At Customer.io, we’ve spent the last year turning our styles and coded components into a full-fledged design system. One of the biggest changes is that our work is now guided by a design direction that includes design principles.
Design principles are a set of opinionated, actionable, and aspirational tenets that provide guidance for design decisions. Here are some examples.
Even a single person design ‘team’ can benefit from articulating a design direction through principles. Principles can help communicate decision making to others and facilitate unified and reasoned product design.
Opinionated: a design principle should take a stance that can be argued or debated. “Clean”, “Intuitive”, and “Accessible” are universally good design, so they don’t help guide your team when it’s hard to make a decision.
Actionable: a design principle should be specific enough to take action on. “Clear” or “Mindful” might sound nice, but they are hard to interpret in day-to-day design decisions.
Aspirational: a design principle is most helpful when it can push your product to be better than it is now. That doesn’t mean all of your principles need to be future-thinking, but if none of them are, how will your design evolve?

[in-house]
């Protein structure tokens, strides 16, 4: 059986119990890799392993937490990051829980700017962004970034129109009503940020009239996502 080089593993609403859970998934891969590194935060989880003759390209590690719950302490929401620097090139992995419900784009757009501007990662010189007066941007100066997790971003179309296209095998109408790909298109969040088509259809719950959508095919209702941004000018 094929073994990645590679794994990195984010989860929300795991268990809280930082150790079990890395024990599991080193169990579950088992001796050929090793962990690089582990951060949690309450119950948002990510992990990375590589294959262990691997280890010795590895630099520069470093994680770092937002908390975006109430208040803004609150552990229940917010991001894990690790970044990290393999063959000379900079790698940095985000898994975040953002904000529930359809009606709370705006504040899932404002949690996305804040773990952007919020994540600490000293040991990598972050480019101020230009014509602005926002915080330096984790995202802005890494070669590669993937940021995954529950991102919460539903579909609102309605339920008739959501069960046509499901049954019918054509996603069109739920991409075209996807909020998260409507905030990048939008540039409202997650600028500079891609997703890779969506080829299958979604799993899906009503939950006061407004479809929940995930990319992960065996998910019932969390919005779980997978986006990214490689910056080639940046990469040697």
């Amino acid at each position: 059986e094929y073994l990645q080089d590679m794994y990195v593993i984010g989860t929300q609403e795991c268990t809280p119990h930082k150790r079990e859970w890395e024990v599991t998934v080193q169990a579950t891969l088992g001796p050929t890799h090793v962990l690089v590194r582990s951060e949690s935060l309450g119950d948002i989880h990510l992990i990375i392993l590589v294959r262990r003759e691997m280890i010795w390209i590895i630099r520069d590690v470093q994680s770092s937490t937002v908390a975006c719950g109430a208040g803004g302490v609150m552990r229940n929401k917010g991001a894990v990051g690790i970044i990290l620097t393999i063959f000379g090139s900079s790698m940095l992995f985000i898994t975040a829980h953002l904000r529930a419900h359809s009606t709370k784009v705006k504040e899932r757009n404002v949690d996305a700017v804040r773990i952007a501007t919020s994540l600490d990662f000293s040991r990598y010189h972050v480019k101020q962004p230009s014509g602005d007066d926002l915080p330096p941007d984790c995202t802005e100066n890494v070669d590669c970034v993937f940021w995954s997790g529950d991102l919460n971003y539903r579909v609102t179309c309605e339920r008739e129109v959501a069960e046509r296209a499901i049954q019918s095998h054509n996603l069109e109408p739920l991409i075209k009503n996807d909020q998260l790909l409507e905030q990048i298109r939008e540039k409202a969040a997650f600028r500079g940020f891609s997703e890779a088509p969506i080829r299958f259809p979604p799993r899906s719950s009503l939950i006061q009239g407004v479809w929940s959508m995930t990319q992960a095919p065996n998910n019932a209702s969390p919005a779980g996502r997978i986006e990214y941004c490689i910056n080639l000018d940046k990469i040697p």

A design direction will not work without buy-in from the product team. If you have the privilege of including Product Managers, User Researchers, or Developers in the brainstorming process, it’s more likely that people will understand and use the design principles. That doesn’t mean choosing through consensus. The final decisions should be made by the design team.
We split into groups of two and chose two products with user experiences that we admired. We spent about 30 minutes listing out interactions or areas we liked, then trying to answer: “Why did the company choose to design it this way?”. These notes turned into cards for Step 5.
We took a list of about 20 design dichotomies and individually voted on which ones we would choose if forced to choose between the two. Afterward, we discussed which dichotomies brought up strong opinions on our team. Some examples of design dichotomies are:
During the discussion, it became clear which dichotomies guide our product, and we turned those into cards for Step 5.
The last group activity we did was brainstorming what makes our product special. We used a few guiding questions and sticky notes to try to distill: Why do people choose Customer.io? Why do they stay? What do they love about our product?
After we all wrote down our responses, we grouped them into themes and these became cards for Step 5.
I used Figma to organized a bunch of themes we saw across the three activities. Eventually I had 5 stand-out groups. I created statements to represent each and then got feedback from the rest of the team. We went through 2 or 3 iterations before landing on our final design principles.
Here’s where we landed!
We’ve been using these principles for a few months and so far they have helped us make hard decisions. As our design team and company grow, I’m sure these will evolve too.